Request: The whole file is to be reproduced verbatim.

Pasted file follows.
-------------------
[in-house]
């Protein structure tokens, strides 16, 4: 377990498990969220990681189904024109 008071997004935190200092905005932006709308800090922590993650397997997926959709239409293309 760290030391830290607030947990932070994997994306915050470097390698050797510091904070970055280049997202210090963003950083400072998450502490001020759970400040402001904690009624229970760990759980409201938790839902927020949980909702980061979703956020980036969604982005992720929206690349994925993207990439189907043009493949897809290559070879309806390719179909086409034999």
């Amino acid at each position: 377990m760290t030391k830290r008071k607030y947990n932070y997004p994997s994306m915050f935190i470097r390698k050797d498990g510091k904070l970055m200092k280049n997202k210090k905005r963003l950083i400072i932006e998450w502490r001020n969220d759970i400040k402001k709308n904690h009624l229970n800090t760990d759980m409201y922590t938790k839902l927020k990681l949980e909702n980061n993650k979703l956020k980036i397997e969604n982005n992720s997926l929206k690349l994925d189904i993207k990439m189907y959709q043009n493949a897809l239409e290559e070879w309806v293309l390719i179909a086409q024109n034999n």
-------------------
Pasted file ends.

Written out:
[in-house]
């Protein structure tokens, strides 16, 4: 377990498990969220990681189904024109 008071997004935190200092905005932006709308800090922590993650397997997926959709239409293309 760290030391830290607030947990932070994997994306915050470097390698050797510091904070970055280049997202210090963003950083400072998450502490001020759970400040402001904690009624229970760990759980409201938790839902927020949980909702980061979703956020980036969604982005992720929206690349994925993207990439189907043009493949897809290559070879309806390719179909086409034999």
């Amino acid at each position: 377990m760290t030391k830290r008071k607030y947990n932070y997004p994997s994306m915050f935190i470097r390698k050797d498990g510091k904070l970055m200092k280049n997202k210090k905005r963003l950083i400072i932006e998450w502490r001020n969220d759970i400040k402001k709308n904690h009624l229970n800090t760990d759980m409201y922590t938790k839902l927020k990681l949980e909702n980061n993650k979703l956020k980036i397997e969604n982005n992720s997926l929206k690349l994925d189904i993207k990439m189907y959709q043009n493949a897809l239409e290559e070879w309806v293309l390719i179909a086409q024109n034999n």